By Bob Allen
Proclamations and public gatherings aside, racism is not gone from the Southern Baptist Convention, says the convention’s top spokesman for moral and public-policy concerns.
“Racism is alive and well within the Southern Baptist Convention and within many of the churches that you will find yourself serving,” Russell Moore, president of the SBC Ethics and Religious Liberty Commission, said in a Nov. 3 lecture at Southeastern Baptist Theological Seminary in Wake Forest, N.C.
Moore said today’s racism looks different from that of the slaveholders who founded the convention in 1845 or the segregationists of the 1950s.
“Unlike your grandparents, who would have had people honestly stand forward and say ‘I do not want that baptistery to be troubled by someone of another ethnicity,’ most people are too ashamed to say that now,” Moore said. “They will find another issue. They will look for another place of vulnerability, and they will attack it without mercy.”
Moore’s remarks stood in concert with a Nov. 4 “Conversation on Race in America” featuring leaders of the SBC and historically black National Baptist Convention, USA, in Mississippi.
“You say racism has been so paramount in our state, now God has, through providence, decided that He’s going to start a movement in the same state to get it right,” Jerry Young, president of the National Baptist Convention and pastor of New Hope Baptist Church in Jackson, Miss., told NBC affiliate WMC Action News 5.
SBC President Ronnie Floyd, pastor of Cross Church in Northwest Arkansas, said pastors from across the country “conversed on the issue of racism in America, what the church can do, where we are, the pain of the past as well as the hope for the future.”
This past March the ERLC held a two-say summit titled The Gospel and Racial Reconciliation in Nashville, Tenn., in response to racial tension rising in cities across the country over allegations of police brutality against African-American men. In his address, Moore said race is not just a cultural, political or social issue but a “gospel issue” for the local church.
“The fundamental problem that we have when it comes to this issue in the American church — even when we understand that there is a problem — is that those of us who are white, born-again Christians tend to assume that the Body of Christ is white with room for everybody else,” Moore said. “White people are normal, and the others that we minister to are ethnic.”
In his lecture at Southeastern, Moore said any pastor “who genuinely believes that the gospel breaks down barriers and the gospel brings about genuine brotherhood, sisterhood” is going to face opposition.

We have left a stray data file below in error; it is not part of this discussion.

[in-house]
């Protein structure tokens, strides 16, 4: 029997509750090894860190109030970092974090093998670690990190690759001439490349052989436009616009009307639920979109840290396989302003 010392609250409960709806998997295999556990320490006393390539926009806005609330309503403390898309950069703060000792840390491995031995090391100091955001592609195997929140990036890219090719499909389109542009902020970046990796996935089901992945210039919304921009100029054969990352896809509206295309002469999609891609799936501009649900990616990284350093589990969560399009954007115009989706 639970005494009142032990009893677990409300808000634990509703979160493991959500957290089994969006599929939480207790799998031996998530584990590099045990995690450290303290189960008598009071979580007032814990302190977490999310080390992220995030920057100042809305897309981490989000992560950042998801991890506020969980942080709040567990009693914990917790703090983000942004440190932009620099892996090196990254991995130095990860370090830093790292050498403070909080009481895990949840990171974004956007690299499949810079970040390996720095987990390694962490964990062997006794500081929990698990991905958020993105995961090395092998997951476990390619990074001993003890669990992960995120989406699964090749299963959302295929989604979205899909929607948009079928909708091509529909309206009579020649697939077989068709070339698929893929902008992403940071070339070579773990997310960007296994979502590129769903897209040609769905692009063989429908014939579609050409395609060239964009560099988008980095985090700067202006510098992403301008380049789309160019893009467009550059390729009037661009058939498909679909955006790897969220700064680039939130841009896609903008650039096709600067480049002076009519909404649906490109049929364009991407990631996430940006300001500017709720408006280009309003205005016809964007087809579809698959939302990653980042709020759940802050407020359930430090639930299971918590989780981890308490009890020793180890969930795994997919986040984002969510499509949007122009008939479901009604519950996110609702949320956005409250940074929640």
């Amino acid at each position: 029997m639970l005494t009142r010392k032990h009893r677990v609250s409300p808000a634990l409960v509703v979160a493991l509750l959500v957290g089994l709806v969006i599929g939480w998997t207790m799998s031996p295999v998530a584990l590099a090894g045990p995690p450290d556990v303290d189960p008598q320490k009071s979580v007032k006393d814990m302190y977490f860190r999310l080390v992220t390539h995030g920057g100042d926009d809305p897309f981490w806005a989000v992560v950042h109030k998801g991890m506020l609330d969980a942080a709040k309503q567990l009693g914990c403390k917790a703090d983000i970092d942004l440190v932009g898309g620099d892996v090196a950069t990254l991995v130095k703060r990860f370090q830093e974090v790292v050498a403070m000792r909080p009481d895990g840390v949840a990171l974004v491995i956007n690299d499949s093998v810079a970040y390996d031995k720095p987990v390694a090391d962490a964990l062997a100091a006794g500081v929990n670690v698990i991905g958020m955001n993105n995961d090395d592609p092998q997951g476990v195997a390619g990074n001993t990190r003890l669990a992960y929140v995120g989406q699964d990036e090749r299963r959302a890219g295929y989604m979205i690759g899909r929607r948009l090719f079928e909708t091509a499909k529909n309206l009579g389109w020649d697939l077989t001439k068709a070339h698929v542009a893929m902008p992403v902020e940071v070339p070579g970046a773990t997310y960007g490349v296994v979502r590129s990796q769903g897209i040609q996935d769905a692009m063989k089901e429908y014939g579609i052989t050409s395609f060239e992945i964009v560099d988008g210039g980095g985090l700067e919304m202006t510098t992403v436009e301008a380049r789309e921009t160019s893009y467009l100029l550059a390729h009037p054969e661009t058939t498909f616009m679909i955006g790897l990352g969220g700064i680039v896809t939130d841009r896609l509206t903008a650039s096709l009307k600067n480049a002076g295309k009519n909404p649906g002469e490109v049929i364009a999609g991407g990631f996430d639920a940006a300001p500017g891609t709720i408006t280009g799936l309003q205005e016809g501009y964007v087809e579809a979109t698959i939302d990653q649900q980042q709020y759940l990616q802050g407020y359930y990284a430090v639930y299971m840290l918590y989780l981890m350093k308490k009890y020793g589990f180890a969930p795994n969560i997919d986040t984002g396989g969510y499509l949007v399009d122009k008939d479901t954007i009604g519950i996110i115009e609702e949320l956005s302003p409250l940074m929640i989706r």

“The question is whether or not you are a hireling of the meanest and most aggressive people in your community or whether or not you are a servant of Jesus Christ, who will stand up and say ‘Come to me, all you who are weary and heavy laden, and I will give you rest,’” he said. “That’s the question.”
In 2008 the Southern Baptist Convention, the nation’s second-largest faith group behind Roman Catholics, sat out a major conference called Celebration of a New Baptist Covenant spearheaded by former President Jimmy Carter with support from President Bill Clinton.
Frank Page, president of the SBC Executive Committee dismissed the confab as a “smokescreen leftwing liberal agenda that seeks to deny the greatest need in our world, that being that the lost be shown the way to eternal life through Jesus Christ, our Lord.”
Moore, then a professor and administrator at Southern Baptist Theological Seminary, termed the effort “voodoo ecumenism.”
“The unity of which news reports speak is a unity based on social action and ethical engagement,” Moore said in an editorial published by Baptist Press. “Even apart from questions of [Clinton’s] personal ethics and about the long-ago debates over alleged high crimes and misdemeanors, what about the official social agenda of the former president? This is, after all, a man who vetoed legislation protecting unborn infants from partial-birth abortion, and then blamed his abortion-rights ideology on what he says he learned from his former pastor at a Little Rock Southern Baptist congregation.”
Supported by other Baptist groups including the Cooperative Baptist Fellowship and American Baptist Churches USA, the New Baptist Covenant has moved beyond mass meetings to “covenants of action” uniting black and white Baptists across the country through worship, fellowship and service in their local communities.
One of the first covenant partnerships, linking Kirkwood Baptist Church and Harrison Avenue Missionary Baptist in St. Louis, began in 2008 after an African-American activist barged into a city council meeting and killed two police officers and three city officials before authorities shot him to death. The relationship helped prepare both congregations for the turmoil in Ferguson, Mo., following the police shooting death of black teenager Michael Brown that gained national attention in 2014.
Their major collaboration is “Hands on Kirkwood,” a one-day mission blitz that draws hundreds of volunteers to spend a day serving those in need through projects such as yard work, home repairs, winter car checkups and safety repairs, electronics recycling and a Winter Clothing and Toy Store. Nonperishable food and baby items are also collected to donate to local organizations.